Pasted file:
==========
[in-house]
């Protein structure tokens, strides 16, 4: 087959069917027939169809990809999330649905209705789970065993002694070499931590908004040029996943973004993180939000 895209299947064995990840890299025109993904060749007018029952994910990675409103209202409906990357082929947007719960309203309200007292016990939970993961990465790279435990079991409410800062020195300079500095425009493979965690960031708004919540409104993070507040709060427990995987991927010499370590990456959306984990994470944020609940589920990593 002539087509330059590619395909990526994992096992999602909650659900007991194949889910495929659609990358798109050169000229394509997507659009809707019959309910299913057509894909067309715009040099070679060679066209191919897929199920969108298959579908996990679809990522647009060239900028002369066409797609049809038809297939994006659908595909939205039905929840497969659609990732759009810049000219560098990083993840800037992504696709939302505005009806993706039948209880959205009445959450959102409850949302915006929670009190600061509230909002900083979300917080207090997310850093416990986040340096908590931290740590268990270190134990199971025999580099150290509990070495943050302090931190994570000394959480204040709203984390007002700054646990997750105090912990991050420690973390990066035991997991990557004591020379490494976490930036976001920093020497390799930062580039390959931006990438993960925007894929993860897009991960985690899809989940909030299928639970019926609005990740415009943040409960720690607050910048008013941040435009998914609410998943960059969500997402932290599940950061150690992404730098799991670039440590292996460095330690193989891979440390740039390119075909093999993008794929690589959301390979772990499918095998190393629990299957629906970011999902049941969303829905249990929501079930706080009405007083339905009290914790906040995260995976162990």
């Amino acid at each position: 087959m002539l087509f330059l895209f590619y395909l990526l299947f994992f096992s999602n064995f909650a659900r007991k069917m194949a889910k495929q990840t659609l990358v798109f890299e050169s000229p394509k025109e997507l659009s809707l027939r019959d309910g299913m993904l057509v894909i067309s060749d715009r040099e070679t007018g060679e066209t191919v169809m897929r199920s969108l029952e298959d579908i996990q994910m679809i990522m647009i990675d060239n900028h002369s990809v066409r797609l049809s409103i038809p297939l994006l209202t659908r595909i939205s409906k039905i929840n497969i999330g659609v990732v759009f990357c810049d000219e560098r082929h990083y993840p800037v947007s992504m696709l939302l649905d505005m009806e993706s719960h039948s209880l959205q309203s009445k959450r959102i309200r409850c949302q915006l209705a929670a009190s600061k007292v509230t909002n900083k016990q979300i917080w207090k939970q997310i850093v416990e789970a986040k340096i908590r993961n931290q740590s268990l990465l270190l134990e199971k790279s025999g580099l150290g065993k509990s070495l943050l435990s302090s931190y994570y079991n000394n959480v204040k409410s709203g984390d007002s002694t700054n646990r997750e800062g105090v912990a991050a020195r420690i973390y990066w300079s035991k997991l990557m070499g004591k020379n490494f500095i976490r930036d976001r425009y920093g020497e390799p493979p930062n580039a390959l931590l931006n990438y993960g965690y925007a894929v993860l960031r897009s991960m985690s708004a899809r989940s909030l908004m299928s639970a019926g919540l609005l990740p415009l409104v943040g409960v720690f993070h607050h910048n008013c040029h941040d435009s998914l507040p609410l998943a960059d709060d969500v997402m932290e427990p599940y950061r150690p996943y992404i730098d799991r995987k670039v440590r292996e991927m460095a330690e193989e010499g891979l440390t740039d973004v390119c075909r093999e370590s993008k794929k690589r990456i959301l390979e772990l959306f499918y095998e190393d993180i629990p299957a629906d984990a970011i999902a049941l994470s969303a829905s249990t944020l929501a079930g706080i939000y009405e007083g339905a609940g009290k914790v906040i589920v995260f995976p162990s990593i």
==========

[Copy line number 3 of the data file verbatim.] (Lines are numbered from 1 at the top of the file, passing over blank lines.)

């Amino acid at each position: 087959m002539l087509f330059l895209f590619y395909l990526l299947f994992f096992s999602n064995f909650a659900r007991k069917m194949a889910k495929q990840t659609l990358v798109f890299e050169s000229p394509k025109e997507l659009s809707l027939r019959d309910g299913m993904l057509v894909i067309s060749d715009r040099e070679t007018g060679e066209t191919v169809m897929r199920s969108l029952e298959d579908i996990q994910m679809i990522m647009i990675d060239n900028h002369s990809v066409r797609l049809s409103i038809p297939l994006l209202t659908r595909i939205s409906k039905i929840n497969i999330g659609v990732v759009f990357c810049d000219e560098r082929h990083y993840p800037v947007s992504m696709l939302l649905d505005m009806e993706s719960h039948s209880l959205q309203s009445k959450r959102i309200r409850c949302q915006l209705a929670a009190s600061k007292v509230t909002n900083k016990q979300i917080w207090k939970q997310i850093v416990e789970a986040k340096i908590r993961n931290q740590s268990l990465l270190l134990e199971k790279s025999g580099l150290g065993k509990s070495l943050l435990s302090s931190y994570y079991n000394n959480v204040k409410s709203g984390d007002s002694t700054n646990r997750e800062g105090v912990a991050a020195r420690i973390y990066w300079s035991k997991l990557m070499g004591k020379n490494f500095i976490r930036d976001r425009y920093g020497e390799p493979p930062n580039a390959l931590l931006n990438y993960g965690y925007a894929v993860l960031r897009s991960m985690s708004a899809r989940s909030l908004m299928s639970a019926g919540l609005l990740p415009l409104v943040g409960v720690f993070h607050h910048n008013c040029h941040d435009s998914l507040p609410l998943a960059d709060d969500v997402m932290e427990p599940y950061r150690p996943y992404i730098d799991r995987k670039v440590r292996e991927m460095a330690e193989e010499g891979l440390t740039d973004v390119c075909r093999e370590s993008k794929k690589r990456i959301l390979e772990l959306f499918y095998e190393d993180i629990p299957a629906d984990a970011i999902a049941l994470s969303a829905s249990t944020l929501a079930g706080i939000y009405e007083g339905a609940g009290k914790v906040i589920v995260f995976p162990s990593i």